Skin Biopsies

Skin biopsies were performed for the assessment of epidermal and sweat gland nerve fibers. Skin biopsy can reliably demonstrate loss of small epidermal fibers with a sensitivity and specificity equal to 88 and 88.8%, respectively for the detection of SFN (Devigili et al., 2008). Skin biopsies were performed following the recommended standards (McArthur et al., 1998; Devigili et al., 2008; Lauria et al., 2010; Hovaguimian and Gibbons, 2011). Skin biopsies were obtained from the proximal thigh 20 cm distal to the iliac spine and at the calf (10 cm above the lateral malleolus) using a 3-mm circular disposable punch tool. Samples were immediately transferred into 2% paraformaldehyde-lysine-periodic acid fixative. Sample processing was done at commercial laboratory in Therapath, New York, NY, USA. Therapath is a CLIA-certified laboratory and is accredited by College of American Pathologists. Samples were immunoperoxidase-stained with the panaxonal marker PGP 9.5. Linear epidermal nerve fiber density (ENFD) was obtained using bright light microscopy following the guidelines of the European Federation of the Neurological Societies (Lauria et al., 2010). ENFD was obtained in three or more sections and calculated as the number of nerve fibers per length (density/mm) crossing the dermal–epidermal junctions. Secondary branching was excluded from the analysis. Sweat gland nerve fiber density (SGNFD) was obtained from the same tissue sections also stained for PGP 9.5. Sweat glands were captured using an Olympus photomicrograph and analyzed according to the method described previously (Gibbons et al., 2009). All fiber counts were done by a board certified neuropathologist that was blinded to the use of statins.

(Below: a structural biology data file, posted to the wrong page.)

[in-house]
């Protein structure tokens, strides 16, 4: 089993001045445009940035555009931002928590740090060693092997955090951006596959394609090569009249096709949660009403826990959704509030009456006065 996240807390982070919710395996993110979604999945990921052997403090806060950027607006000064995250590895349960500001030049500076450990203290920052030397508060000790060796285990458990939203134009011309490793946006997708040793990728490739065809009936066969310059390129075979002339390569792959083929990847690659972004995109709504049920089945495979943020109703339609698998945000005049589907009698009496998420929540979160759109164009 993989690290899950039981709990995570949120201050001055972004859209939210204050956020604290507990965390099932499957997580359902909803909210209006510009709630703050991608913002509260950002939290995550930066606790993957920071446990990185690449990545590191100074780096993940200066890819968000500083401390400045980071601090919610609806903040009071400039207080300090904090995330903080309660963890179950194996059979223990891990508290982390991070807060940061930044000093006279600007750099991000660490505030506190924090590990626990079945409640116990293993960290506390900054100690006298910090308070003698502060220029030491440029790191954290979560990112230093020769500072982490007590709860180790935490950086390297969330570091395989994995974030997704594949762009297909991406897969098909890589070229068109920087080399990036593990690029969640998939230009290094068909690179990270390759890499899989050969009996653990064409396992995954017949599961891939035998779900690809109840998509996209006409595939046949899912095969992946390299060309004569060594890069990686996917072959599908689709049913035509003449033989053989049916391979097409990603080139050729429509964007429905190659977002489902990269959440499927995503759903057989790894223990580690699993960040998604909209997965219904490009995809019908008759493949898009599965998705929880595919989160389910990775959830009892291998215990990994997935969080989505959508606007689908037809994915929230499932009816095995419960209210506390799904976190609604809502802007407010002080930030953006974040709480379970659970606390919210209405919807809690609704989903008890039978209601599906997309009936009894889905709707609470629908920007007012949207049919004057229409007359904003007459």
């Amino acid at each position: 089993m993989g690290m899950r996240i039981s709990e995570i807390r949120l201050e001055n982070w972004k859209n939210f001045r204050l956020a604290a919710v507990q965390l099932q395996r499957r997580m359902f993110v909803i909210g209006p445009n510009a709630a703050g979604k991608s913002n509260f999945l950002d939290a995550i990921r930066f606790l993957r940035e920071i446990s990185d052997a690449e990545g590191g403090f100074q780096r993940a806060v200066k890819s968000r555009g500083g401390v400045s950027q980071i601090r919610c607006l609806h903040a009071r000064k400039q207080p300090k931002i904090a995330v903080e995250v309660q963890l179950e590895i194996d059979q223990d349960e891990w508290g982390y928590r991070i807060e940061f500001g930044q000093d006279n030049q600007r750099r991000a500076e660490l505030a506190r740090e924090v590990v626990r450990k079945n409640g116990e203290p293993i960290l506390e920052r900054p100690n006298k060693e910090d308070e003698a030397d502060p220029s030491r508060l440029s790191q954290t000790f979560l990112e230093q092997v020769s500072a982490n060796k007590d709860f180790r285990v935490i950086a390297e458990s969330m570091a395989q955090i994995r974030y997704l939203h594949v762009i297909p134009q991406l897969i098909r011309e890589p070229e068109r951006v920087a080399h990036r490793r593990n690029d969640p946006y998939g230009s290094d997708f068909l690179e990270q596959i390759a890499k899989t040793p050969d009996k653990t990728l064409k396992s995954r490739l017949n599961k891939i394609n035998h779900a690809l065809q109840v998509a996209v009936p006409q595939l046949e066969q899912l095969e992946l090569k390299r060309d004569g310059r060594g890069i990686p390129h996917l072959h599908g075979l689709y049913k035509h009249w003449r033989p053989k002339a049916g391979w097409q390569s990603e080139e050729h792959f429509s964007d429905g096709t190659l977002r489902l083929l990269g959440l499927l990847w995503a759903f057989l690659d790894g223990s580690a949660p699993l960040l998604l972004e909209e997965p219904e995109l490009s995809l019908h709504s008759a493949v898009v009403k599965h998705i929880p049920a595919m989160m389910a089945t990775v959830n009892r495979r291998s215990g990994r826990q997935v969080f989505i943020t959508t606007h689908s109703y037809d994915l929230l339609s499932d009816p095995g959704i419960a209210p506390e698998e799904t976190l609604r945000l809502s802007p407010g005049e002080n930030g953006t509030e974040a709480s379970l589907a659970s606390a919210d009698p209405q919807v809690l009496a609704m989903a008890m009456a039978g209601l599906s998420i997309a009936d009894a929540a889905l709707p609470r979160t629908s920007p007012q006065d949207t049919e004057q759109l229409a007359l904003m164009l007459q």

Quantitative Autonomic Testing

All subjects referred for SFN underwent standardized autonomic testing (Low et al., 2006; Novak, 2011) described in detail previously (Novak, 2011, 2015). Cardiovascular autonomic reflex tests included deep breathing, the Valsalva maneuver and tilt-table test. Postganglionic sudomotor functions were assessed by quantitative sudomotor axon reflex test (QSART) in the forearm, proximal leg, distal leg, and foot, using the Q-Sweat machine (WR Medical Electronics, Stillwater, MN, USA).